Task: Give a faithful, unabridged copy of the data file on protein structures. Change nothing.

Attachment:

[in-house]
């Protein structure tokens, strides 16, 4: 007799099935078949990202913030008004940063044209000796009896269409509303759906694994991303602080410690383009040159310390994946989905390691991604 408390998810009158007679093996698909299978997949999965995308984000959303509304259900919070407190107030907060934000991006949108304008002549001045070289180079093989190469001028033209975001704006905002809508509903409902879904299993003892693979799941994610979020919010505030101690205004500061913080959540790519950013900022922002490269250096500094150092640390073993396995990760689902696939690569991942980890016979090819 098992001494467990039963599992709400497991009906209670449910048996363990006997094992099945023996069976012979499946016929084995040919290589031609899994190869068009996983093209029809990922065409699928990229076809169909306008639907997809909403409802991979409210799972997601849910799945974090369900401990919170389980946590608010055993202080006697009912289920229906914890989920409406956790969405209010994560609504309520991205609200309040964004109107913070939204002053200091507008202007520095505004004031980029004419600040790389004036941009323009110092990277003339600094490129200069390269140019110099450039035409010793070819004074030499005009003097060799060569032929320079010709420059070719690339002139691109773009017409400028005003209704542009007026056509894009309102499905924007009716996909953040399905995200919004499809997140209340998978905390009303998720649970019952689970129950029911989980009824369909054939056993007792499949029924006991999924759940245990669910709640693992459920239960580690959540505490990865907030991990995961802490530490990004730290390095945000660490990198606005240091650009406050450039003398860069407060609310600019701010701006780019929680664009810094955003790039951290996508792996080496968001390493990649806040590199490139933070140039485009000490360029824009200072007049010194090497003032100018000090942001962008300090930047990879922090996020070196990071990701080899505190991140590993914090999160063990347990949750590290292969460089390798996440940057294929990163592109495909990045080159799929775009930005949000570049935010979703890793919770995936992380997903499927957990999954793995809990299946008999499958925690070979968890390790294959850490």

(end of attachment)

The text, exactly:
[in-house]
């Protein structure tokens, strides 16, 4: 007799099935078949990202913030008004940063044209000796009896269409509303759906694994991303602080410690383009040159310390994946989905390691991604 408390998810009158007679093996698909299978997949999965995308984000959303509304259900919070407190107030907060934000991006949108304008002549001045070289180079093989190469001028033209975001704006905002809508509903409902879904299993003892693979799941994610979020919010505030101690205004500061913080959540790519950013900022922002490269250096500094150092640390073993396995990760689902696939690569991942980890016979090819 098992001494467990039963599992709400497991009906209670449910048996363990006997094992099945023996069976012979499946016929084995040919290589031609899994190869068009996983093209029809990922065409699928990229076809169909306008639907997809909403409802991979409210799972997601849910799945974090369900401990919170389980946590608010055993202080006697009912289920229906914890989920409406956790969405209010994560609504309520991205609200309040964004109107913070939204002053200091507008202007520095505004004031980029004419600040790389004036941009323009110092990277003339600094490129200069390269140019110099450039035409010793070819004074030499005009003097060799060569032929320079010709420059070719690339002139691109773009017409400028005003209704542009007026056509894009309102499905924007009716996909953040399905995200919004499809997140209340998978905390009303998720649970019952689970129950029911989980009824369909054939056993007792499949029924006991999924759940245990669910709640693992459920239960580690959540505490990865907030991990995961802490530490990004730290390095945000660490990198606005240091650009406050450039003398860069407060609310600019701010701006780019929680664009810094955003790039951290996508792996080496968001390493990649806040590199490139933070140039485009000490360029824009200072007049010194090497003032100018000090942001962008300090930047990879922090996020070196990071990701080899505190991140590993914090999160063990347990949750590290292969460089390798996440940057294929990163592109495909990045080159799929775009930005949000570049935010979703890793919770995936992380997903499927957990999954793995809990299946008999499958925690070979968890390790294959850490």